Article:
Like the additional optional shortcuts. For peak productivity, I've long abandoned the mouse, so I really appreciate that the new gesture shortcuts also have optional key combinations to get the same results.



Since this is an HTPC forum, and a large portion of users launch WMC or XBMC at boot and do little else, it's odd that this thread has continued for so long while often pointing out things completely unrelated to home theater ?

In specific regards to home theater, there is the speed http://lifehacker.com/5841702/windows-8-speed-tests-its-faster-at-pretty-much-everything

Has anyone used the following "Script-bypass-Metro" method? http://www.techspot.com/guides/551-bypass-metro/
post #401 of 622
Quote:
Originally Posted by Dark_Slayer View Post

I was happy to find that I still have keyboard shortcuts to launch my favorite 10 apps by pinning them to the taskbar since they kept the W7 taskbar shortcuts intact (Win+0-9)
Like the additional optional shortcuts. For peak productivity, I've long abandoned the mouse, so I really appreciate that the new gesture shortcuts also have optional key combinations to get the same results.
Agreed. The fact that I'm developing shoulder problems from mouse use is another good reason for me to avoid the mouse wherever possible.
Quote:
Originally Posted by Dark_Slayer View Post

Since this is an HTPC forum, and a large portion of users launch WMC or XBMC at boot and do little else, it's odd that this thread has continued for so long while often pointing out things completely unrelated to home theater ?
While this is the "HTPC" section, I think it's the only PC section on here? (other than games)
post #402 of 622
Still liking Win8, but hating all the ads and product placement for Win8 and Win8 tablets. Almost makes me wish the campaign ads would come back.
post #403 of 622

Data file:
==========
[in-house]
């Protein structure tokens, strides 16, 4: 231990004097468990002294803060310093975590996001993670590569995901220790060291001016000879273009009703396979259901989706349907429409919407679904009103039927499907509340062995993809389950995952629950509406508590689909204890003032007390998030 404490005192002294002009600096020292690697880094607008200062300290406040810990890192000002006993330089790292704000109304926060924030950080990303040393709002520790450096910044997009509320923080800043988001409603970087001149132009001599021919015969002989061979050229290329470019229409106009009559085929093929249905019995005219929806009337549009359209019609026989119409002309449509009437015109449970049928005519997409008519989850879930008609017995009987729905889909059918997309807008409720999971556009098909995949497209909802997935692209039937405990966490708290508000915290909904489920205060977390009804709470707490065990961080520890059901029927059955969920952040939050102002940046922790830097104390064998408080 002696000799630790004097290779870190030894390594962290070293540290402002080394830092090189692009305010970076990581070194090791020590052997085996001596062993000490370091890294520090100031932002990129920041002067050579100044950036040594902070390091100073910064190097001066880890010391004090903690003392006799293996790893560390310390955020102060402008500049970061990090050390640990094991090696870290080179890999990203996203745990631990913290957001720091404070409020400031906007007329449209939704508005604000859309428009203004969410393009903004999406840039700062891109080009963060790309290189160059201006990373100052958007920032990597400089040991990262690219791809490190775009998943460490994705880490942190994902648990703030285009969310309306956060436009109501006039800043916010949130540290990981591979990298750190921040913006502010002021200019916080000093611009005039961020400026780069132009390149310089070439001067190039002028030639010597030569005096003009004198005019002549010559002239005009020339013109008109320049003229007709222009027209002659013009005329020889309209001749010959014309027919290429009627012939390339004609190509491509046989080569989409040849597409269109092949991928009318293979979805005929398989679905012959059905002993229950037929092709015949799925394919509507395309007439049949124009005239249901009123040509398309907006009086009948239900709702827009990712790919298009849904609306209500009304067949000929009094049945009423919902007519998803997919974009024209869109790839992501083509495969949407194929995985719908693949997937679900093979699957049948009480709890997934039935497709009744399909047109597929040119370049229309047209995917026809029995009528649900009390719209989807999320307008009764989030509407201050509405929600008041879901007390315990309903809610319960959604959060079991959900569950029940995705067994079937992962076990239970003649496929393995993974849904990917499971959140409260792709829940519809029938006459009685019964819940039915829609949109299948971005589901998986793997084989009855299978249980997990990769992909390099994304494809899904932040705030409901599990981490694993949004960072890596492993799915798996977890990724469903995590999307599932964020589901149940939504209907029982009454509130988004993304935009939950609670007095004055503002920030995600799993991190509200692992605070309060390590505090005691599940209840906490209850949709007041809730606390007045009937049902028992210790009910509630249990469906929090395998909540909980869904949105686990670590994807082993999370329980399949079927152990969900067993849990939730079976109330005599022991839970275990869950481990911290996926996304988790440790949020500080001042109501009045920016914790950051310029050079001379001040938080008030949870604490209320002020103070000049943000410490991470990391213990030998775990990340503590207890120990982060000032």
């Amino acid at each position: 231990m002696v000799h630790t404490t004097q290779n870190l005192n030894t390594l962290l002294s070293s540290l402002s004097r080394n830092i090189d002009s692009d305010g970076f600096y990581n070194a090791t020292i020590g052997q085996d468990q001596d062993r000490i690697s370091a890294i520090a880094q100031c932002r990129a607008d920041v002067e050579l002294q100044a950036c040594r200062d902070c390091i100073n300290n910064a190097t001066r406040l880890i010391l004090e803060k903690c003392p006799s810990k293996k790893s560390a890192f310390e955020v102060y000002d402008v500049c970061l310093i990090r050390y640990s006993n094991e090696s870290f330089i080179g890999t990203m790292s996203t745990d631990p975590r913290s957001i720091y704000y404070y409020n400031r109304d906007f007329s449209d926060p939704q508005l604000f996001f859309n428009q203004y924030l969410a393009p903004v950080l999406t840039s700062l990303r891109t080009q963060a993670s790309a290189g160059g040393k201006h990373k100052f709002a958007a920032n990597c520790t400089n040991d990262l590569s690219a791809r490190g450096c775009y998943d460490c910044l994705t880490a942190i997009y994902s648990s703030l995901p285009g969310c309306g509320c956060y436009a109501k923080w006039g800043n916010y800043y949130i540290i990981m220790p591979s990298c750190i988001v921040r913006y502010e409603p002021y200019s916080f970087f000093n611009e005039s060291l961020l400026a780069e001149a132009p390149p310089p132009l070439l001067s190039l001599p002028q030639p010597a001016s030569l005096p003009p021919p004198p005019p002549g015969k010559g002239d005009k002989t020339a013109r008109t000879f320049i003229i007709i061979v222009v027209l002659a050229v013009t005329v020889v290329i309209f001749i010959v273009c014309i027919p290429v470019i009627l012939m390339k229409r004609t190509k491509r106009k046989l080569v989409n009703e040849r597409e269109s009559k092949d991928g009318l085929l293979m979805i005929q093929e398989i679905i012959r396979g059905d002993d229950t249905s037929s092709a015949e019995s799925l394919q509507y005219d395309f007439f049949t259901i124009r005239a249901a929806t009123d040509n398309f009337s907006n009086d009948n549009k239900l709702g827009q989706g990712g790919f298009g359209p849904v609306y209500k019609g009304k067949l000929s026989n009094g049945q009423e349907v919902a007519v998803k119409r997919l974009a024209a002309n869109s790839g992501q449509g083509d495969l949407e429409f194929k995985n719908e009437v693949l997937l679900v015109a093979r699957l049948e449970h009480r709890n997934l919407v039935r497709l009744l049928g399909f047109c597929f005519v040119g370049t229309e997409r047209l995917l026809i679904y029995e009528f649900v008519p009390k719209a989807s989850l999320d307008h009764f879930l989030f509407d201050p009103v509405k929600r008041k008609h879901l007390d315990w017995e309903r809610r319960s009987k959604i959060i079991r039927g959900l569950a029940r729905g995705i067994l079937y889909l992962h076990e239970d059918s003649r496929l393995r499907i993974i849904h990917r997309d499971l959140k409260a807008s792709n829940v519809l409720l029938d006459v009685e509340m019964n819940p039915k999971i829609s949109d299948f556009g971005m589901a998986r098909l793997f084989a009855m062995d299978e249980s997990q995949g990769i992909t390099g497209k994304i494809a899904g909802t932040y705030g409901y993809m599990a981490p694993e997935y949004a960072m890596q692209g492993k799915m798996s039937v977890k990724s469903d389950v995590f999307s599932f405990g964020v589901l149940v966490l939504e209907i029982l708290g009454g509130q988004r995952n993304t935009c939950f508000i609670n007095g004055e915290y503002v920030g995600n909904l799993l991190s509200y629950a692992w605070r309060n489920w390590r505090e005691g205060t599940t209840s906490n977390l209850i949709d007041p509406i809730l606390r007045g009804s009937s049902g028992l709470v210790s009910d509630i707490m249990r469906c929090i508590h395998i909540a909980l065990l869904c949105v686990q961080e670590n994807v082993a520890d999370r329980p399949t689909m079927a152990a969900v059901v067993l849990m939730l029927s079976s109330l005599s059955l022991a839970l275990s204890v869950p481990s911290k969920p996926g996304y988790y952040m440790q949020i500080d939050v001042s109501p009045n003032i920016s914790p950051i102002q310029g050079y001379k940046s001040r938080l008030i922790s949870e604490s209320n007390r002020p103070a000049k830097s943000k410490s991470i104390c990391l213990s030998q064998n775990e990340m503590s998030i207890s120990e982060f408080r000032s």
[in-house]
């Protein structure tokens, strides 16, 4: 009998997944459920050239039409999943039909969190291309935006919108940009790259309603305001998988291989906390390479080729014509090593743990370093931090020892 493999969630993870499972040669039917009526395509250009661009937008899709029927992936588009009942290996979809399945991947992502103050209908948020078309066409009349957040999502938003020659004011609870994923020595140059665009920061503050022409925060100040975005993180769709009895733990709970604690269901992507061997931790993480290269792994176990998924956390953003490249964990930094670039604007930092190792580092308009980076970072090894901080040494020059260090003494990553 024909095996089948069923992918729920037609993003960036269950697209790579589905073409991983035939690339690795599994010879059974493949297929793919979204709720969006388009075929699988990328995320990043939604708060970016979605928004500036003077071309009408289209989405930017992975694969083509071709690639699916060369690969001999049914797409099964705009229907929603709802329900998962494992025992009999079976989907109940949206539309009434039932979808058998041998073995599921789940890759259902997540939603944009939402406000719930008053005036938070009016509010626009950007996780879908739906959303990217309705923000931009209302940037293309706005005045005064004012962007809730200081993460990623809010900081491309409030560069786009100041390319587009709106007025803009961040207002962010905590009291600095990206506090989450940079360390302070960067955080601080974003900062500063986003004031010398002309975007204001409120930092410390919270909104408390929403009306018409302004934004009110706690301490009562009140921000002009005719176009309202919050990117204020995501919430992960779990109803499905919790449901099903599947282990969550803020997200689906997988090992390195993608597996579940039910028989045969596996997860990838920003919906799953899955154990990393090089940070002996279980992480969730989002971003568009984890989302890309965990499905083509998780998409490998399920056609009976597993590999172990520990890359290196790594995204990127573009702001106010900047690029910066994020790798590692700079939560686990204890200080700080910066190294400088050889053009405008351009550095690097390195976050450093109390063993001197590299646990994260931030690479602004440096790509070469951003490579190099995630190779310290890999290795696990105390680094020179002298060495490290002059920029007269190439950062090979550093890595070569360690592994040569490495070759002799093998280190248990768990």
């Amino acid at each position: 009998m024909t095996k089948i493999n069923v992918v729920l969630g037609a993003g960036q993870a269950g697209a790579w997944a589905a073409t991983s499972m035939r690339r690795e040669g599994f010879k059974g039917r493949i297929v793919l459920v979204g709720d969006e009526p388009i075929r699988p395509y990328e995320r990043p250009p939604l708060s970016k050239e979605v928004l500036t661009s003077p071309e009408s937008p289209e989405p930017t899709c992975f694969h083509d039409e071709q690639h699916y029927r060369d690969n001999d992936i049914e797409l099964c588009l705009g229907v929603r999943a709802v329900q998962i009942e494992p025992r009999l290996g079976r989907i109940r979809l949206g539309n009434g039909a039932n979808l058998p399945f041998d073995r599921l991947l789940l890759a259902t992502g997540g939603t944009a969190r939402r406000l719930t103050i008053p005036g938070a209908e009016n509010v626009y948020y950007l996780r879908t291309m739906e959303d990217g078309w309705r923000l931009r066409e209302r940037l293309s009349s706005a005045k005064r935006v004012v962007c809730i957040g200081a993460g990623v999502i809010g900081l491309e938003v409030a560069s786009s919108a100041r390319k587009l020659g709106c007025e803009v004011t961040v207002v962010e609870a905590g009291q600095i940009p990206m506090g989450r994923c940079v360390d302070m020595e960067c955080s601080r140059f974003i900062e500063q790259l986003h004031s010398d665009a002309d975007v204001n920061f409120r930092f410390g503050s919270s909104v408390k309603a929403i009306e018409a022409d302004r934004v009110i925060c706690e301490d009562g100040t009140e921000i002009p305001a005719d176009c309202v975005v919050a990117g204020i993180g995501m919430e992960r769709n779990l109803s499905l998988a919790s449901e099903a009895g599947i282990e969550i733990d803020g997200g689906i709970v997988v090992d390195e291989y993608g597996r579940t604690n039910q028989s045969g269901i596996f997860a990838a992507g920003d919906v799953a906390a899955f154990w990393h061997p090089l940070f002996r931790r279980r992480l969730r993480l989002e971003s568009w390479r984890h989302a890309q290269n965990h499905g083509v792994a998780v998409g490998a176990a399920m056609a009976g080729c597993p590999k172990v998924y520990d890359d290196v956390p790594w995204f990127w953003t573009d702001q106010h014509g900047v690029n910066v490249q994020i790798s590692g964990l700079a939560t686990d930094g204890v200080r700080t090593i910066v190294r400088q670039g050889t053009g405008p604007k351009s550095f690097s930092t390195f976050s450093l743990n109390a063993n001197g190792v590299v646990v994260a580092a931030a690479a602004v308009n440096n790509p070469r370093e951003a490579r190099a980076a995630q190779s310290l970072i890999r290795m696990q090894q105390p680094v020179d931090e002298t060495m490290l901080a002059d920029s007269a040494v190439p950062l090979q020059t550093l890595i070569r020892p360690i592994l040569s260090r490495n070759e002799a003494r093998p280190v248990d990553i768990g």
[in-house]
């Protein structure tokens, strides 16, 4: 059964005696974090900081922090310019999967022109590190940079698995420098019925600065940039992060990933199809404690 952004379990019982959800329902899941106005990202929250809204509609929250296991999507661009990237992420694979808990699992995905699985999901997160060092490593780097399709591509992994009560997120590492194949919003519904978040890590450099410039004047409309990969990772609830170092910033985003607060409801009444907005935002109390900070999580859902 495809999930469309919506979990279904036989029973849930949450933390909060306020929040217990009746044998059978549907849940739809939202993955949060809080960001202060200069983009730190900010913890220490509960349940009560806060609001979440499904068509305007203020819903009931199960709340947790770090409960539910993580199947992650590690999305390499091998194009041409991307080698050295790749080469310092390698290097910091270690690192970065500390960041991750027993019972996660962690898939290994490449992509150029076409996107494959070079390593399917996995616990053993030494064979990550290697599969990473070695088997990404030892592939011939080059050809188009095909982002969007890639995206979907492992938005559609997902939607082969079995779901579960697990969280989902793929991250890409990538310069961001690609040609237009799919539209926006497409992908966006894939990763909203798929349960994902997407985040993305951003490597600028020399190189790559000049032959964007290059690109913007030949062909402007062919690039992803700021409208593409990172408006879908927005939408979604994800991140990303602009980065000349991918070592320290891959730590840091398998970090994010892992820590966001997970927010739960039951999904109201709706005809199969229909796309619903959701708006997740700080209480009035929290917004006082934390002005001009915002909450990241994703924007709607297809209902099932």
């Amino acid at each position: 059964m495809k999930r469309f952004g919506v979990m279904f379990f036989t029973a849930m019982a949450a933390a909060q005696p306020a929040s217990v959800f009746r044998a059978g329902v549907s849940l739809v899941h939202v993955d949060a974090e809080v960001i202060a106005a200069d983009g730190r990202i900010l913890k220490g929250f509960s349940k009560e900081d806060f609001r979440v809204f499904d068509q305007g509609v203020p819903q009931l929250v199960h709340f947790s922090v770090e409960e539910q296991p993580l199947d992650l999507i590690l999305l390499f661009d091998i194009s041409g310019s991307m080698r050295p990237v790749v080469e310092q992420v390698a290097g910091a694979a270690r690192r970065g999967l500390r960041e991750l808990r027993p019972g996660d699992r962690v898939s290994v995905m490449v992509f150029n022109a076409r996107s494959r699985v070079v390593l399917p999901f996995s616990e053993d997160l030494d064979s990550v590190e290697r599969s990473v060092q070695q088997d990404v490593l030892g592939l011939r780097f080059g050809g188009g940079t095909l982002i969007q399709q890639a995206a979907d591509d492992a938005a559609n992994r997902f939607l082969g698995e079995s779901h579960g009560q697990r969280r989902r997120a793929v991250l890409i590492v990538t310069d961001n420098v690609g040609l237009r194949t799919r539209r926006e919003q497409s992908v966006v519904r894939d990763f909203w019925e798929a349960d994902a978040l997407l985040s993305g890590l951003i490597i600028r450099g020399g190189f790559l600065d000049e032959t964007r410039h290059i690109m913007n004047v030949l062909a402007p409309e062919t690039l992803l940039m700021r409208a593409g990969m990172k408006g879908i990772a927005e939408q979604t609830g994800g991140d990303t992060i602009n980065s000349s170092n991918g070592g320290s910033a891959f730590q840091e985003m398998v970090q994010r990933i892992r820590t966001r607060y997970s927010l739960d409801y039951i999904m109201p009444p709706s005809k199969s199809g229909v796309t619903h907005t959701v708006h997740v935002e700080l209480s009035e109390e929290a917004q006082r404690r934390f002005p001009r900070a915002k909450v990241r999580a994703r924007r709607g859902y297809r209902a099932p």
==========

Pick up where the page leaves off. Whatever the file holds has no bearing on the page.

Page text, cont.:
Quote:
Originally Posted by Karyk View Post

Still liking Win8, but hating all the ads and product placement for Win8 and Win8 tablets. Almost makes me wish the campaign ads would come back.

My feeling is that I hate any native metro apps, but kind of like the start screen vs start menu. So long as I keep programs from launching into metro I'm happy with win8, can't say it does anything more for me than win7 though.

PS if I had a tablet I'm sure I would hate any programs that launched in desktop mode. I still think combining the two interfaces was a mistake, but I can't say metro is a fail for tablets.
post #404 of 622
Then there are innovators like ASUS
ASUS Announces TAICHI

its a dual screen device - a highend notebook, combined with a tablet.
post #405 of 622
Quote:
Originally Posted by Chronoptimist View Post

Metro doesn't replace the desktop, taskbar (dock) or explorer (finder) either.

I don't care that you're a shill for Microsoft, but that statement is just plain silly.
Reminds me of what Chico Marx used to say, "Who you going to believe? Me, or your own eyes?"

Enjoy Win8 if it suits you. I'll stick with Win7.
tongue.gif
post #406 of 622
Quote:
Originally Posted by Mr. Pseudonym View Post

I don't care that you're a shill for Microsoft, but that statement is just plain silly.
Silly? I don't think you've even looked at a Windows 8 machine, let alone used the OS. Metro is just as avoidable in Windows 8, as Launchpad is in OS X Lion/Mountain Lion, with the exception that the system boots to the Start Screen (which is not a "metro app") by default, and that can easily be changed. I haven't seen anything Metro, including the Start Screen, for weeks now.

I spent enough time with the final version of Windows 8 prior to launch with the developer preview to know that I personally didn't want to use the Start Screen (though I can see its merits, I prefer not to use it - I don't think it's terrible at all) so I did a fresh install of the OS when the consumer version was released, installed Start8 right away, and with the exception of grabbing screenshots for this thread, haven't had a reason to see anything Metro at all.

And a shill for Microsoft? That's a new one, especially when I've told people to avoid the Surface several times in this topic, and to buy an iPad if they want a tablet.